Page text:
What is a Gastroscopy?
Gastroscopy, also known as upper gastrointestinal (GI) endoscopy, is a medical procedure using a thin flexible tube (endoscope) with a light and camera which is inserted through your mouth into the esophagus, stomach and duodenum to visually inspect for any abnormalities such as ulcers, gastritis or injury from acid reflux disease. This procedure is usually performed by a highly trained gastroenterologist. The endoscope used during this procedure can also extract tissue samples, or biopsies, for further analysis at a laboratory by a pathologist. Photographs, or video recordings may be taken to document findings for your medical records and to provide copies for other physicians involved in your care. Gastroscopy can also be utilized to cauterize actively bleeding ulcers or for other endoscopic treatments.
Why is this procedure performed?
There are a number of medical conditions and symptoms for which gastroscopy can be the procedure of choice for making a diagnosis. Patients with persistent indigestion or heartburn, stomach pain, trouble swallowing, anemia, nausea and vomiting, unexplained bleeding or other symptoms may be referred for gastroscopy. Because this procedure is recognized as a safe and rapid method of allowing a physician to visually examine your upper GI tract, it is often used in place of traditional X-rays. Gastroscopy can be utilized to detect a variety of gastrointestinal abnormalities, such as the source of bleeding, peptic ulcers, abnormal growths or cancers, infections, inflammation, narrowing or strictures of the esophagus, and hiatal hernias. It is also used to monitor Barrett’s Esophagus, a condition that may progress to esophageal cancer over time. Because the physician can take photos, videos or tissue samples during the procedure, gastroscopy offers valuable information in making a correct and complete diagnosis of you medical condition.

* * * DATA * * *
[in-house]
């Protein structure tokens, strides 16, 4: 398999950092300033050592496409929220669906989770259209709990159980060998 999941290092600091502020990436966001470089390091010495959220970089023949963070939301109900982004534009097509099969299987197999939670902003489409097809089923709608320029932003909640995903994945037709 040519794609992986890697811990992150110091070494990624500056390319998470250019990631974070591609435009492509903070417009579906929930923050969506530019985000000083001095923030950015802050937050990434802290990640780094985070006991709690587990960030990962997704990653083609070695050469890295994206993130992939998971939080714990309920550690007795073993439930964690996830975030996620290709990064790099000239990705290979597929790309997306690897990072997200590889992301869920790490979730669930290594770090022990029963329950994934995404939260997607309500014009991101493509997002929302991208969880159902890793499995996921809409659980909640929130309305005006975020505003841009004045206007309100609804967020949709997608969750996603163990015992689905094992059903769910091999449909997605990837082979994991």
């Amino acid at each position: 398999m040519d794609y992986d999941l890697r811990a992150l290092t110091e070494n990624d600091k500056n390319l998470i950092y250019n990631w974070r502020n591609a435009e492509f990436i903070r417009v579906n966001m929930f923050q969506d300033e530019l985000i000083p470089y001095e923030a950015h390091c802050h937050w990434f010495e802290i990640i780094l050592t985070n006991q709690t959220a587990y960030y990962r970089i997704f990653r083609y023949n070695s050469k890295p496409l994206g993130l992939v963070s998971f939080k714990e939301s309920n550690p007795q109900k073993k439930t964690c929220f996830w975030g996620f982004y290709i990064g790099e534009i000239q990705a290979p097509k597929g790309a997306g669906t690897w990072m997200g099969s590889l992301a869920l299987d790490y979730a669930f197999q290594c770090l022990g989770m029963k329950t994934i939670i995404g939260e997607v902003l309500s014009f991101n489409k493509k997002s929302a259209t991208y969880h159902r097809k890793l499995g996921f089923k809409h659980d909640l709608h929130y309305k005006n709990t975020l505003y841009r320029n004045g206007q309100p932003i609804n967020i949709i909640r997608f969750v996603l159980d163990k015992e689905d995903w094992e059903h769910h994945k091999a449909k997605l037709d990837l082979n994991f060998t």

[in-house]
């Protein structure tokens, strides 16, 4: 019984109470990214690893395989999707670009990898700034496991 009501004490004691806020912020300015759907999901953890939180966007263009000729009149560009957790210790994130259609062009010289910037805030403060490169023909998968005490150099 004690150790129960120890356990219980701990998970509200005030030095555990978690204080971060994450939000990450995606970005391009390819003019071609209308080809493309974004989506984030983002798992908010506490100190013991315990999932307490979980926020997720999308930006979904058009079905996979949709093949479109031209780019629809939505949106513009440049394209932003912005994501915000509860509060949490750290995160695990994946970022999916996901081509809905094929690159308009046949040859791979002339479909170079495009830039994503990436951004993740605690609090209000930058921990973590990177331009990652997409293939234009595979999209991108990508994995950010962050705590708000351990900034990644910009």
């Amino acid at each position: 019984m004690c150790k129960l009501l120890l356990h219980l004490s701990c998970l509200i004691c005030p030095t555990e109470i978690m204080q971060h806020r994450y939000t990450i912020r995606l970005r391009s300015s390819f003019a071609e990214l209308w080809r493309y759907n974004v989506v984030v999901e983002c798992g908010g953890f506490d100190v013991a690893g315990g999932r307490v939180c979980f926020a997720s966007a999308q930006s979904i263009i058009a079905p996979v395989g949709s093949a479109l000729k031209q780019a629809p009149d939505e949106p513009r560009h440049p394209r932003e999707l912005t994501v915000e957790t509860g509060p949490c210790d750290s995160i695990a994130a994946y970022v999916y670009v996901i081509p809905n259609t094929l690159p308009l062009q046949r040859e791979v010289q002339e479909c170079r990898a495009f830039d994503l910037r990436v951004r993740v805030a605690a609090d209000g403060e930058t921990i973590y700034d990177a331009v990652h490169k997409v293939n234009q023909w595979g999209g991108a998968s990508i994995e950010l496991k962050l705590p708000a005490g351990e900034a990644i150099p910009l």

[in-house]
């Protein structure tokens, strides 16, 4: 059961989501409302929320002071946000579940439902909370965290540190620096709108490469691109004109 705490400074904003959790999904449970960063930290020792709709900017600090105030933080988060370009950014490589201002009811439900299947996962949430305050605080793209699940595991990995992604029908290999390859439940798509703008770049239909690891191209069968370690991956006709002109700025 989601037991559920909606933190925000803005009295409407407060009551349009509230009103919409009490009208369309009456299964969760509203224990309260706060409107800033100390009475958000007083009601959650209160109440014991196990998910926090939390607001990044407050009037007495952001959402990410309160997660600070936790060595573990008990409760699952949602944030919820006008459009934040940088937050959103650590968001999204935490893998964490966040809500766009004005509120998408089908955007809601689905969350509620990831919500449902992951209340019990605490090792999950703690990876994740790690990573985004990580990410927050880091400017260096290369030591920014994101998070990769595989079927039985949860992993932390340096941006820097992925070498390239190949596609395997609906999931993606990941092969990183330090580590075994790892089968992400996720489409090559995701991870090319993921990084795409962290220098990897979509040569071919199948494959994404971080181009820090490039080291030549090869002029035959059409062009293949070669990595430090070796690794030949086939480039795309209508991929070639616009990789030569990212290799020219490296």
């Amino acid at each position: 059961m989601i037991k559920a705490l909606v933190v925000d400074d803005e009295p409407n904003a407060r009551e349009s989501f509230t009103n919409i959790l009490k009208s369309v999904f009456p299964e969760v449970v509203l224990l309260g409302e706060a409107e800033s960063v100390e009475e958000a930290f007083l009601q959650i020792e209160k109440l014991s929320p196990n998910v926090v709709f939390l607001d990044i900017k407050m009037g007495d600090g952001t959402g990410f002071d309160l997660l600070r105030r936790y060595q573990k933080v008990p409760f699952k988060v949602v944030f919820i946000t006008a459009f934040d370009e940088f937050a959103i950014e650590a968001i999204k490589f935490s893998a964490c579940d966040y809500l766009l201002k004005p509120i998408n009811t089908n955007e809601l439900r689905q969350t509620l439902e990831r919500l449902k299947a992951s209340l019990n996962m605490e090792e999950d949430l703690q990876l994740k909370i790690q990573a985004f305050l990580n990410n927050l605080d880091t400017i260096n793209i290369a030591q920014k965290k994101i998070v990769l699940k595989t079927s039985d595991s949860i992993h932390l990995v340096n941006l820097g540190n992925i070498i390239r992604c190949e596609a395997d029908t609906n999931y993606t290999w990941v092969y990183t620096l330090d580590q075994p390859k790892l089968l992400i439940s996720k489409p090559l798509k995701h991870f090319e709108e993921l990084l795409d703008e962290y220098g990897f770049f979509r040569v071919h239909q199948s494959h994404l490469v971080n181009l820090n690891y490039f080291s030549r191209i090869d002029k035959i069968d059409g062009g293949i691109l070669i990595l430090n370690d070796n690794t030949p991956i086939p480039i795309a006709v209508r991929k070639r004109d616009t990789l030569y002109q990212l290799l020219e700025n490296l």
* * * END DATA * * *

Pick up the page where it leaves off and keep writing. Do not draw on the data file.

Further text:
What to Expect During Your Gastroscopy Procedure
Preparing for Gastroscopy Prior to your gastroscopy procedure, you will be provided several pieces of patient information, including written instructions. The stomach and duodenum must be empty of food and liquids for the gastroscopy. You should not eat or drink after midnight the evening before your morning gastroscopy or at least 6 to 8 hours prior to the procedure if it is to be performed in the afternoon. Be sure to share any health conditions, allergies and medications you are taking with the physician or staff member preparing you for your procedure. You should discuss with your physician which of your medications should be taken (with a small amount of water) in the morning of your gastroscopy. It is generally advised that all blood pressure or heart medications should be taken first thing in the morning of your examination.